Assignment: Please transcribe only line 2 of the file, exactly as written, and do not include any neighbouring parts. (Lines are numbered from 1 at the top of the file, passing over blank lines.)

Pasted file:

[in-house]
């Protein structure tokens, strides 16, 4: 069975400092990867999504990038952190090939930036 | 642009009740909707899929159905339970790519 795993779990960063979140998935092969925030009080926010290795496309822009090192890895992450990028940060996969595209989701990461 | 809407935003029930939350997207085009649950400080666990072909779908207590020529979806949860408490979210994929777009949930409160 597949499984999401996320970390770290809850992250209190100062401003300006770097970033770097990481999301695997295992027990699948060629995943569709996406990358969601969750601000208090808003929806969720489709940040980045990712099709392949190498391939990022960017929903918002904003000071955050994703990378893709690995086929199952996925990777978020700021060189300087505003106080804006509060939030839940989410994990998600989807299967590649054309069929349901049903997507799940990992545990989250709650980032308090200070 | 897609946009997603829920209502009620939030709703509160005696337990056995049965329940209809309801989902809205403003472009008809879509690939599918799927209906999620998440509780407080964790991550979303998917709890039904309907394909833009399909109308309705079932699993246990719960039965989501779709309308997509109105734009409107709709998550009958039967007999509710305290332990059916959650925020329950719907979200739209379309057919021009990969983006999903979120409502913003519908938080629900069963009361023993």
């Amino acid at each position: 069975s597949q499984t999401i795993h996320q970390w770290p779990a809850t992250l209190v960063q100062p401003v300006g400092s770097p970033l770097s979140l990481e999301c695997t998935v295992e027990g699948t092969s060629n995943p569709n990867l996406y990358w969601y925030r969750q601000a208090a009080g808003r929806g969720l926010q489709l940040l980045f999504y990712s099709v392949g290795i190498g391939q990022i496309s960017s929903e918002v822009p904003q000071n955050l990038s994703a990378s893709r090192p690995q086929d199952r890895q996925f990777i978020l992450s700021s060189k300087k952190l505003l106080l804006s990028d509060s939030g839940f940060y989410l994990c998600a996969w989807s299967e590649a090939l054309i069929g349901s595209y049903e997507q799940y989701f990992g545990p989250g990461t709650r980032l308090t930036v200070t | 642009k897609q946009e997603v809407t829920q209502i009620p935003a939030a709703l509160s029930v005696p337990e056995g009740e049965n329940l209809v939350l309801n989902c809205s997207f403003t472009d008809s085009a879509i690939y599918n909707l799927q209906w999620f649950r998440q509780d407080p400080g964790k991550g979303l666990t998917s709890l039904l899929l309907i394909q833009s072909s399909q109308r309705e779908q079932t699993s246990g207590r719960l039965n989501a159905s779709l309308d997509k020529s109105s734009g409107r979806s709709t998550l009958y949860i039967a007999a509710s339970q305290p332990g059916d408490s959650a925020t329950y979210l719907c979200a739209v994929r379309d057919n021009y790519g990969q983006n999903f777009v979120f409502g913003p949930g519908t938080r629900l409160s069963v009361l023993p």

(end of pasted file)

């Protein structure tokens, strides 16, 4: 069975400092990867999504990038952190090939930036 | 642009009740909707899929159905339970790519 795993779990960063979140998935092969925030009080926010290795496309822009090192890895992450990028940060996969595209989701990461 | 809407935003029930939350997207085009649950400080666990072909779908207590020529979806949860408490979210994929777009949930409160 597949499984999401996320970390770290809850992250209190100062401003300006770097970033770097990481999301695997295992027990699948060629995943569709996406990358969601969750601000208090808003929806969720489709940040980045990712099709392949190498391939990022960017929903918002904003000071955050994703990378893709690995086929199952996925990777978020700021060189300087505003106080804006509060939030839940989410994990998600989807299967590649054309069929349901049903997507799940990992545990989250709650980032308090200070 | 897609946009997603829920209502009620939030709703509160005696337990056995049965329940209809309801989902809205403003472009008809879509690939599918799927209906999620998440509780407080964790991550979303998917709890039904309907394909833009399909109308309705079932699993246990719960039965989501779709309308997509109105734009409107709709998550009958039967007999509710305290332990059916959650925020329950719907979200739209379309057919021009990969983006999903979120409502913003519908938080629900069963009361023993």